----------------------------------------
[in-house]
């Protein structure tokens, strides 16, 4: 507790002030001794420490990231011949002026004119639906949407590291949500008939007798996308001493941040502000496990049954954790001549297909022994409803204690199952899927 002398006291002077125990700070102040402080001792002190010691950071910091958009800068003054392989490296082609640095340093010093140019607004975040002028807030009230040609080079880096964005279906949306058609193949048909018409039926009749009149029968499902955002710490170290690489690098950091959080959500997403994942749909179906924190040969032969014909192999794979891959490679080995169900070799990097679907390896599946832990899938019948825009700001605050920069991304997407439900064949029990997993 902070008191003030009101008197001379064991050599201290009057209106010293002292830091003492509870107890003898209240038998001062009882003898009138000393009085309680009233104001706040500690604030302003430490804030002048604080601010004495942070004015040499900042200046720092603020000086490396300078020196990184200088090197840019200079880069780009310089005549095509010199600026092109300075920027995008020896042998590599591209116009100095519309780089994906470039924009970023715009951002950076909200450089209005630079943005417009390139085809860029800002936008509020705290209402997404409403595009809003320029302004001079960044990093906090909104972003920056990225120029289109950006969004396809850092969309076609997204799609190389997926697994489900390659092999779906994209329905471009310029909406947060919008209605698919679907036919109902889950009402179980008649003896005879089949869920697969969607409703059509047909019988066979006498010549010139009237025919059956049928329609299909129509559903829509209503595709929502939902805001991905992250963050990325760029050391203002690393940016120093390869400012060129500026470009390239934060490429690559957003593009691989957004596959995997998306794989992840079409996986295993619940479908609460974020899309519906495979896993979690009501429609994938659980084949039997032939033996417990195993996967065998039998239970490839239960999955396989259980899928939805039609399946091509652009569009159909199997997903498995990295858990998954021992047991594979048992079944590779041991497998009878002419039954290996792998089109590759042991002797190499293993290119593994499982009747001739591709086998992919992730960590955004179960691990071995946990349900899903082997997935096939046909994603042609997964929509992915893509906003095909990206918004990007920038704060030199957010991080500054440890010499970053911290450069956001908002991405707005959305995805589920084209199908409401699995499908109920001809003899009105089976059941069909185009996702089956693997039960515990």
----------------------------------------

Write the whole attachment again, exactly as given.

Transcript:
[in-house]
């Protein structure tokens, strides 16, 4: 507790002030001794420490990231011949002026004119639906949407590291949500008939007798996308001493941040502000496990049954954790001549297909022994409803204690199952899927 002398006291002077125990700070102040402080001792002190010691950071910091958009800068003054392989490296082609640095340093010093140019607004975040002028807030009230040609080079880096964005279906949306058609193949048909018409039926009749009149029968499902955002710490170290690489690098950091959080959500997403994942749909179906924190040969032969014909192999794979891959490679080995169900070799990097679907390896599946832990899938019948825009700001605050920069991304997407439900064949029990997993 902070008191003030009101008197001379064991050599201290009057209106010293002292830091003492509870107890003898209240038998001062009882003898009138000393009085309680009233104001706040500690604030302003430490804030002048604080601010004495942070004015040499900042200046720092603020000086490396300078020196990184200088090197840019200079880069780009310089005549095509010199600026092109300075920027995008020896042998590599591209116009100095519309780089994906470039924009970023715009951002950076909200450089209005630079943005417009390139085809860029800002936008509020705290209402997404409403595009809003320029302004001079960044990093906090909104972003920056990225120029289109950006969004396809850092969309076609997204799609190389997926697994489900390659092999779906994209329905471009310029909406947060919008209605698919679907036919109902889950009402179980008649003896005879089949869920697969969607409703059509047909019988066979006498010549010139009237025919059956049928329609299909129509559903829509209503595709929502939902805001991905992250963050990325760029050391203002690393940016120093390869400012060129500026470009390239934060490429690559957003593009691989957004596959995997998306794989992840079409996986295993619940479908609460974020899309519906495979896993979690009501429609994938659980084949039997032939033996417990195993996967065998039998239970490839239960999955396989259980899928939805039609399946091509652009569009159909199997997903498995990295858990998954021992047991594979048992079944590779041991497998009878002419039954290996792998089109590759042991002797190499293993290119593994499982009747001739591709086998992919992730960590955004179960691990071995946990349900899903082997997935096939046909994603042609997964929509992915893509906003095909990206918004990007920038704060030199957010991080500054440890010499970053911290450069956001908002991405707005959305995805589920084209199908409401699995499908109920001809003899009105089976059941069909185009996702089956693997039960515990």